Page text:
Narrative arts and storytelling traditions in India and China
~ By Charmaine Mirza
Once Upon A Time…
According to ancient tradition a powerful and wise emperor, decided to conduct a test of empathy, selflessness and generosity. He set off into a woodland disguised as a hungry old man. He came across four friends in the forest: a monkey, an otter, a jackal and a rabbit. He begged them for something to eat as he built a fire to keep himself warm.
The monkey ran off and grabbed some fruit off the trees to bring back to the old man.
The otter dove into the river and caught a fat fish for the old man to eat.
The jackal snuck off to a neighbouring farm and stole a pot of milk curd and a lizard to provide the old man with sustenance.
But the rabbit did not know what to forage for as it only ate grass. Yet it strongly believed that it should help the old man appease his hunger. So in a moment of extreme sacrifice the rabbit threw itself upon the fire, telling the old man that he could eat him.
The old man reveals himself to be a wise and powerful emperor and prevents the rabbit from getting burnt. To honour his immense self-sacrifice, he immortalised the long-eared creature and sent him to the moon. That’s why when we look up at a full moon especially the Harvest Moon, we can see the rabbit pounding away with a pestle to create the Elixir of Immortality, under the benevolent eye of the Moon Goddess, who is the keeper of our emotions.
In Indian tradition, the wise and powerful emperor is none other than Lord Buddha.
In Chinese tradition, the wise and powerful emperor is the Jade Emperor.
But whether you want to call it collective consciousness, or whether you believe that there is a common thread to this narrative, the story is the same.So where does it originate?
The Roots of A Collective Consciousness:
Centuries ago, wise men from across Asia made their way across the Himalayas (a journey that could well be described to the moon and back) chasing after the elusive rabbit in search of the Elixir of Life.
What they discovered was a fount of wisdom that perpetrated itself in oral tradition. Many of these fables and folk tales were rooted in ancient Hinduism (Panchatantra) and Buddhism (Jataka). It was the latter that found the widest appeal and made its way across the Himalayan massif into corners of the world as far-flung as Persia, Indonesia, Japan, and of course, China. They later even spread as far as Europe.
Storytelling is etched into the DNA of human history. In fact, after the Bible, it’s the Jataka that is the second most widely spread narrative in the world — and the fabric of both is very similar.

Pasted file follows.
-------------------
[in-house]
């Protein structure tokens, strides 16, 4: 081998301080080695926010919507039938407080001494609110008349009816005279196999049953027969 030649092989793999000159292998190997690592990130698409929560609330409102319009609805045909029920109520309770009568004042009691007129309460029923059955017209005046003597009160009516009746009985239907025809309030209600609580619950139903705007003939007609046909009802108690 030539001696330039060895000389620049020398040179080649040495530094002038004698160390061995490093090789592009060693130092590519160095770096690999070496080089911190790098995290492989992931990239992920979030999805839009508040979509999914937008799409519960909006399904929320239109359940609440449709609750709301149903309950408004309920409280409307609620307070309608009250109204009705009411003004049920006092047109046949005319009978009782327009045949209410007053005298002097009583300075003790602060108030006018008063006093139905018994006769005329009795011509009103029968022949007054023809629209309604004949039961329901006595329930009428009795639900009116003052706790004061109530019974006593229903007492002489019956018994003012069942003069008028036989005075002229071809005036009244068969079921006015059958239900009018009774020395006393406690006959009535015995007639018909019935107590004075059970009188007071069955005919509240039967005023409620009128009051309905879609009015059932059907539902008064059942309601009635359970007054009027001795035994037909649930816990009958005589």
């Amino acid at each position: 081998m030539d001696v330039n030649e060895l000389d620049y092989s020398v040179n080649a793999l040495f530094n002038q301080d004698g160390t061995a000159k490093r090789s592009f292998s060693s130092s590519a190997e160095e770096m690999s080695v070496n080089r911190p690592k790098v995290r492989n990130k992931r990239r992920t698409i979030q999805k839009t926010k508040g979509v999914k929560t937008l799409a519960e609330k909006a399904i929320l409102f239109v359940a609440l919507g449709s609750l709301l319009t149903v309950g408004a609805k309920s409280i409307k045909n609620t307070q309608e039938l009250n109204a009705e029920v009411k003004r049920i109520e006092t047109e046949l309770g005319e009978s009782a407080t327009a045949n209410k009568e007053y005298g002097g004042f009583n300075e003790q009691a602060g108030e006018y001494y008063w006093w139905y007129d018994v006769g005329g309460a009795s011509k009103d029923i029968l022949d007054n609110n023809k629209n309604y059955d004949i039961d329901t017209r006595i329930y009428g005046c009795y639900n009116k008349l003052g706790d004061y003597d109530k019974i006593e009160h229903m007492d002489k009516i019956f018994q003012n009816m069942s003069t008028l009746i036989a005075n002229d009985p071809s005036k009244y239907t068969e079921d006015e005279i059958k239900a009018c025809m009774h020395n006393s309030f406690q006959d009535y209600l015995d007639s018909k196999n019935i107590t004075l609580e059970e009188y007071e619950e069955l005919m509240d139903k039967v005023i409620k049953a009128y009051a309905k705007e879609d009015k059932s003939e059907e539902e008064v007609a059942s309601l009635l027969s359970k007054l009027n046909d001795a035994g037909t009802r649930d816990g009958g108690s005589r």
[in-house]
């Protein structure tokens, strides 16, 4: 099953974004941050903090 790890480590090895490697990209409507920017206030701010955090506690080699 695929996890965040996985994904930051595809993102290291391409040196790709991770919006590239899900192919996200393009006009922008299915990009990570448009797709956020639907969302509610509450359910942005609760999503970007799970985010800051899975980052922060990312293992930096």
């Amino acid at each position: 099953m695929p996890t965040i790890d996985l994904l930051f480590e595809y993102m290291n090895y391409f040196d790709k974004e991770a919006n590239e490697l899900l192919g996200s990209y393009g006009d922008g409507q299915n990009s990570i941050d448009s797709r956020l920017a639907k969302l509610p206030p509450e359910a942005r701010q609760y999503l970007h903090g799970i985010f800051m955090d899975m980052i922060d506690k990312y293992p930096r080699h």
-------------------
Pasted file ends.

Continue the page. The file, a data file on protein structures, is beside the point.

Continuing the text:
Fables often draw their lessons from the natural world, using animals to illustrate human traits and characteristics. They are a timeless method of instilling values and morals in every generation of human history. Storytelling is an intrinsic part of both Chinese and Indian culture.
India has always had a long tradition of Katha (story). From the Joshis of Rajasthan to the Bauls of Bengal, to the Haridasu’s of Andhra Pradesh – these minstrels wander blending spirituality with song to sing for their supper. There’s a tongue-in-cheek pragmatism and worldliness in these singalong stories, and the role of the jester in amid a royal court is replicated by minstrels in everyday society.
China has an equally strong tradition of popular culture storytelling called Pingshu. Similar to Indian minstrels, they provide a form of live theatre that not only entertains, but also imparts wisdom and learning.
In an article in the Huffington Post, Yvonne Yan sheds more light on Pinghsu, “Since the mid-Qing dynasty, Pingshu gradually became an important recreational tool for people to communicate information, share interests, and enjoy their glorious history. Traditional Pingshu artists usually perform in teahouses or small theaters, where people can gather around on a nice afternoon.”
In both India and China, storytelling is a profession. It may take many years of learning and training before one becomes a full-fledged storyteller in one’s own right. Besides tales of valour, story tellers in China and India, passed on history, stories of local heroes and village romances, tales of empathy, filial piety, nationalist pride, good morals and values.
It is a re-telling from this very vein, that Inchin Closer aims to use story’s or interactive stories in their modern day avataar to help Mandarin language students practice their Mandarin. Illustrating the deep connect humans have with stories, the emotional bond that helps us to learn from tales told, Inchin Closer plans to engage learners to take a path and by choosing their way forward, decide how their individual story unfolds. For no two individuals, read a story in the same way, therefore each user of the Inchin app can play their story differently, learning new words along their path, and discovering new endings for each twist or turn taken.
Stemming from everyday situations, of going out with friends or buying products in China, the stories in the Inchin app, are practical, real world and ingrained with Chinese culture. Created to measure up to different kinds of learners, with varied interests, Mandarin language levels and experiences, the app is a modern day version of stories that hope to bind the countries by a sense of familiarity, better understanding and shared knowledge.